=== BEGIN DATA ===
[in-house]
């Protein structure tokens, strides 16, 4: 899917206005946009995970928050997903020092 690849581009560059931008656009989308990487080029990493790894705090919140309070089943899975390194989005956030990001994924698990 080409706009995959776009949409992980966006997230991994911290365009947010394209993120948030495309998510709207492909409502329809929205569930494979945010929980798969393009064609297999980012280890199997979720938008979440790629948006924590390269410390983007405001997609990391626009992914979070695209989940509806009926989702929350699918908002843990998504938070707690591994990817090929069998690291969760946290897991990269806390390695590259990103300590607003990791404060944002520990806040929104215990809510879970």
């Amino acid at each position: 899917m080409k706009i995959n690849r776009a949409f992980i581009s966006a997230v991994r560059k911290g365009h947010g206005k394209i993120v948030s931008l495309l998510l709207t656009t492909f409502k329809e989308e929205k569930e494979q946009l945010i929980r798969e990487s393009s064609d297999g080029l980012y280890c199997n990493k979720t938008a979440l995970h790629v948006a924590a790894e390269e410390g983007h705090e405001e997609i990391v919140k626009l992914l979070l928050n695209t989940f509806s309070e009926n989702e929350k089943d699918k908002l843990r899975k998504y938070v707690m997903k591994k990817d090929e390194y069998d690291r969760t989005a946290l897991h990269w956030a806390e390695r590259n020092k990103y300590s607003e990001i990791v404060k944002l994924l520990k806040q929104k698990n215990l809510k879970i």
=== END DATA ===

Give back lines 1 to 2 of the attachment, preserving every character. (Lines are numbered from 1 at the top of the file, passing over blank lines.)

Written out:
[in-house]
């Protein structure tokens, strides 16, 4: 899917206005946009995970928050997903020092 690849581009560059931008656009989308990487080029990493790894705090919140309070089943899975390194989005956030990001994924698990 080409706009995959776009949409992980966006997230991994911290365009947010394209993120948030495309998510709207492909409502329809929205569930494979945010929980798969393009064609297999980012280890199997979720938008979440790629948006924590390269410390983007405001997609990391626009992914979070695209989940509806009926989702929350699918908002843990998504938070707690591994990817090929069998690291969760946290897991990269806390390695590259990103300590607003990791404060944002520990806040929104215990809510879970």